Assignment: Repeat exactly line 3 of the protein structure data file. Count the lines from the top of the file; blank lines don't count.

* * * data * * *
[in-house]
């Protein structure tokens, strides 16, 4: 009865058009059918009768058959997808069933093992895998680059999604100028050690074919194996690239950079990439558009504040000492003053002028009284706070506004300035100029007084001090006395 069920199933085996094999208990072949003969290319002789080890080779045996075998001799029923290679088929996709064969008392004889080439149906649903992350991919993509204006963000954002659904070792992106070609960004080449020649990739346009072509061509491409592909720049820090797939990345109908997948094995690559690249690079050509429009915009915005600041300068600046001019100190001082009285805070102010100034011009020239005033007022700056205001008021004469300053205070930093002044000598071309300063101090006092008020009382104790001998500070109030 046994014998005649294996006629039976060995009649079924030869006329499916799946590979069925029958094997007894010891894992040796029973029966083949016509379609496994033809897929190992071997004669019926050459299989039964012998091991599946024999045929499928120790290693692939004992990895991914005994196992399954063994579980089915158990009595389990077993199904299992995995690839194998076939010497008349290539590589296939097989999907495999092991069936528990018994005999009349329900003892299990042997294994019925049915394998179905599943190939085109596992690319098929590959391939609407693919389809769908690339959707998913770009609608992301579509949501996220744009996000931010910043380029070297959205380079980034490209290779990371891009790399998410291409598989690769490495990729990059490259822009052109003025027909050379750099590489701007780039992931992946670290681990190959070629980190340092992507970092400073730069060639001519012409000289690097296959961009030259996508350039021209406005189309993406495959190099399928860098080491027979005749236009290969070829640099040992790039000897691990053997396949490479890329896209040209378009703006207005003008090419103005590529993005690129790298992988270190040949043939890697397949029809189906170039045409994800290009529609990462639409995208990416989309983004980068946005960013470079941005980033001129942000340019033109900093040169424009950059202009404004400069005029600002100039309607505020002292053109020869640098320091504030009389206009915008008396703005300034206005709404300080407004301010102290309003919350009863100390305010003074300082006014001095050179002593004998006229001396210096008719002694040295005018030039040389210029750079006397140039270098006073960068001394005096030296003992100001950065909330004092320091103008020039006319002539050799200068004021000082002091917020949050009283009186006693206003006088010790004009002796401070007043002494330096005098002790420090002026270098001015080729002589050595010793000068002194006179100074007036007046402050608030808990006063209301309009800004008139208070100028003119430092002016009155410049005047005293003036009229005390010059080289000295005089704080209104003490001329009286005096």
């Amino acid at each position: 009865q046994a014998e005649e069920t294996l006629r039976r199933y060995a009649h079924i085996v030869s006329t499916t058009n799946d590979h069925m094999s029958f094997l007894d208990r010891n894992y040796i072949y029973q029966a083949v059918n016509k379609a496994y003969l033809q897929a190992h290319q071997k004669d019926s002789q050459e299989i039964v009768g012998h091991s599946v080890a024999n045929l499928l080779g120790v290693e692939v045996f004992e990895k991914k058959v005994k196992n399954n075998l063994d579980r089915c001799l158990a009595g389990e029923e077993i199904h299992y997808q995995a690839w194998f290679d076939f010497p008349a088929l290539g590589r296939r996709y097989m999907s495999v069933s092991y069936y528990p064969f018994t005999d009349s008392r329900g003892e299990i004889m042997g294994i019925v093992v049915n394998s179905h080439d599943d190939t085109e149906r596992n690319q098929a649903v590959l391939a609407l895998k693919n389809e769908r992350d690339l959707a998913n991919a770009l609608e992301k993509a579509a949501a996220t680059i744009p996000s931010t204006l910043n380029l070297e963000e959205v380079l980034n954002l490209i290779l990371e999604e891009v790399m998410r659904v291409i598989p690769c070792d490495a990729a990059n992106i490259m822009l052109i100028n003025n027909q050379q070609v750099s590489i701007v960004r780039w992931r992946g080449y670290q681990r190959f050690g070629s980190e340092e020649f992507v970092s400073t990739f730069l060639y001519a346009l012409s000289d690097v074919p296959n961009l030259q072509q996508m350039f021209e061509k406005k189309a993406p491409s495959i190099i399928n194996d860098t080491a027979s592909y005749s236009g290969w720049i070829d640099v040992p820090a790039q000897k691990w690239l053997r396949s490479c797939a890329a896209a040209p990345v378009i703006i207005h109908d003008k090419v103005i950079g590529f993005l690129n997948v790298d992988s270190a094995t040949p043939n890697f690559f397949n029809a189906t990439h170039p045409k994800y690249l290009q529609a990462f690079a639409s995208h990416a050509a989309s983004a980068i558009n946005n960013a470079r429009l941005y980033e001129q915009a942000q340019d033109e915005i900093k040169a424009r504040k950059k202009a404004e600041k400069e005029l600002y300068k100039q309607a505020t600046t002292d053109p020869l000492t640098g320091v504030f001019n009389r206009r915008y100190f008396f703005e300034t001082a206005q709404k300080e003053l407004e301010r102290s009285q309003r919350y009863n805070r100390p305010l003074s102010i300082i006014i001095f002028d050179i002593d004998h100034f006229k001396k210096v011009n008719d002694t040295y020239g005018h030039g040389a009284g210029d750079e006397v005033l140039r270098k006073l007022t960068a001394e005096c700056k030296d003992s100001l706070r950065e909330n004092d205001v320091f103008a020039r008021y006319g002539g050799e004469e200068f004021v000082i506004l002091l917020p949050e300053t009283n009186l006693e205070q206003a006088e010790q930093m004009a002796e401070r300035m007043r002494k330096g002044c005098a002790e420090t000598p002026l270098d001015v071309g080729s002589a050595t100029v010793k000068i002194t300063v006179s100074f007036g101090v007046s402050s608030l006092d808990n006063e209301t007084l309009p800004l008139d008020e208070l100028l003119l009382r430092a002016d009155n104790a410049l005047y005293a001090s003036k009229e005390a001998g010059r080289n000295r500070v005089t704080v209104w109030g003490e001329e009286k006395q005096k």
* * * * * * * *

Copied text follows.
């Amino acid at each position: 009865q046994a014998e005649e069920t294996l006629r039976r199933y060995a009649h079924i085996v030869s006329t499916t058009n799946d590979h069925m094999s029958f094997l007894d208990r010891n894992y040796i072949y029973q029966a083949v059918n016509k379609a496994y003969l033809q897929a190992h290319q071997k004669d019926s002789q050459e299989i039964v009768g012998h091991s599946v080890a024999n045929l499928l080779g120790v290693e692939v045996f004992e990895k991914k058959v005994k196992n399954n075998l063994d579980r089915c001799l158990a009595g389990e029923e077993i199904h299992y997808q995995a690839w194998f290679d076939f010497p008349a088929l290539g590589r296939r996709y097989m999907s495999v069933s092991y069936y528990p064969f018994t005999d009349s008392r329900g003892e299990i004889m042997g294994i019925v093992v049915n394998s179905h080439d599943d190939t085109e149906r596992n690319q098929a649903v590959l391939a609407l895998k693919n389809e769908r992350d690339l959707a998913n991919a770009l609608e992301k993509a579509a949501a996220t680059i744009p996000s931010t204006l910043n380029l070297e963000e959205v380079l980034n954002l490209i290779l990371e999604e891009v790399m998410r659904v291409i598989p690769c070792d490495a990729a990059n992106i490259m822009l052109i100028n003025n027909q050379q070609v750099s590489i701007v960004r780039w992931r992946g080449y670290q681990r190959f050690g070629s980190e340092e020649f992507v970092s400073t990739f730069l060639y001519a346009l012409s000289d690097v074919p296959n961009l030259q072509q996508m350039f021209e061509k406005k189309a993406p491409s495959i190099i399928n194996d860098t080491a027979s592909y005749s236009g290969w720049i070829d640099v040992p820090a790039q000897k691990w690239l053997r396949s490479c797939a890329a896209a040209p990345v378009i703006i207005h109908d003008k090419v103005i950079g590529f993005l690129n997948v790298d992988s270190a094995t040949p043939n890697f690559f397949n029809a189906t990439h170039p045409k994800y690249l290009q529609a990462f690079a639409s995208h990416a050509a989309s983004a980068i558009n946005n960013a470079r429009l941005y980033e001129q915009a942000q340019d033109e915005i900093k040169a424009r504040k950059k202009a404004e600041k400069e005029l600002y300068k100039q309607a505020t600046t002292d053109p020869l000492t640098g320091v504030f001019n009389r206009r915008y100190f008396f703005e300034t001082a206005q709404k300080e003053l407004e301010r102290s009285q309003r919350y009863n805070r100390p305010l003074s102010i300082i006014i001095f002028d050179i002593d004998h100034f006229k001396k210096v011009n008719d002694t040295y020239g005018h030039g040389a009284g210029d750079e006397v005033l140039r270098k006073l007022t960068a001394e005096c700056k030296d003992s100001l706070r950065e909330n004092d205001v320091f103008a020039r008021y006319g002539g050799e004469e200068f004021v000082i506004l002091l917020p949050e300053t009283n009186l006693e205070q206003a006088e010790q930093m004009a002796e401070r300035m007043r002494k330096g002044c005098a002790e420090t000598p002026l270098d001015v071309g080729s002589a050595t100029v010793k000068i002194t300063v006179s100074f007036g101090v007046s402050s608030l006092d808990n006063e209301t007084l309009p800004l008139d008020e208070l100028l003119l009382r430092a002016d009155n104790a410049l005047y005293a001090s003036k009229e005390a001998g010059r080289n000295r500070v005089t704080v209104w109030g003490e001329e009286k006395q005096k």